There’s plenty of rumors and speculation, but one thing is certain: something has gone awfully wrong with the computer systems at Sony Pictures Entertainment – the television and movie subsidiary of the huge Sony Corporation.
The company has shut down its servers, after a ghoulish skull appeared on computer screens alongside a claim that internal data had been stolen and would be released if undisclosed “demands” were not met.
In parallel, Twitter accounts used by Sony to promote movies were hacked to display messages attacking Sony Entertainment’s CEO from a group calling itself GOP (the Guardians of Peace) who claimed responsibility for the hack.
11 terabytes of information had been stolen by hackers from Sony Pictures, and even tweeted a photograph of a sign placed in the lift of Sony Pictures’ London office asking staff not to use their computers or log into the Wi-Fi. If hackers have indeed hijacked Sony Pictures’ network, and stolen a large amount of data, it all sounds very dramatic, but the most the company has said publicly is that it is investigating an “IT matter.” The absence of hard facts about the hack has inevitably led to reporters filling in the vacuum with some guesswork and, in some cases, speculation that may be have shaky foundations.
For instance, one report claimed that Sony Pictures was exploring the possibility that North Korean hackers could be behind the attack – because of anger over an upcoming comedy film featuring Seth Rogan and James Franco working with the CIA to assassinate North Korean leader Kim Jong-Un.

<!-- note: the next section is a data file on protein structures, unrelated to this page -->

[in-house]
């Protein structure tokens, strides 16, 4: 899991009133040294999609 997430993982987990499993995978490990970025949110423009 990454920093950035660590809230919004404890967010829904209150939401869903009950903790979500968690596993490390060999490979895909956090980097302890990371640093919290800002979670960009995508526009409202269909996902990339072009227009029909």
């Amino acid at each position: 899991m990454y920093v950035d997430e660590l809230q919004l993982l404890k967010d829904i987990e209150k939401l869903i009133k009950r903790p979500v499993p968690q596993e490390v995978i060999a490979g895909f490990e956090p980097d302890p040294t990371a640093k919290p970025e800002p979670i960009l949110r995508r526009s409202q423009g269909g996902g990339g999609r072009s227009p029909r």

It does appear that North Korea is genuinely unhappy about the movie, but does it really seem likely that that would motivate what appears to be a widespread attack against the Sony Pictures computer network?
That hasn’t stopped other media outlets from repeating the original claim of a North Korean link without much in the way of questioning, churning out the same “news” without considering just how tricky it might be to attribute the attack to any particular country – especially when the victim itself appears to still be mid-recovery and mopping up the mess.
Does North Korea use the internet to spy on other countries? Is it possible that hackers sympathetic to North Korea (or simply people who aren’t fans of Seth Rogan) might want to disrupt Sony Pictures’ activities? Hopefully until we know the answer, Sony will do its duty to inform the public of what information has been compromised.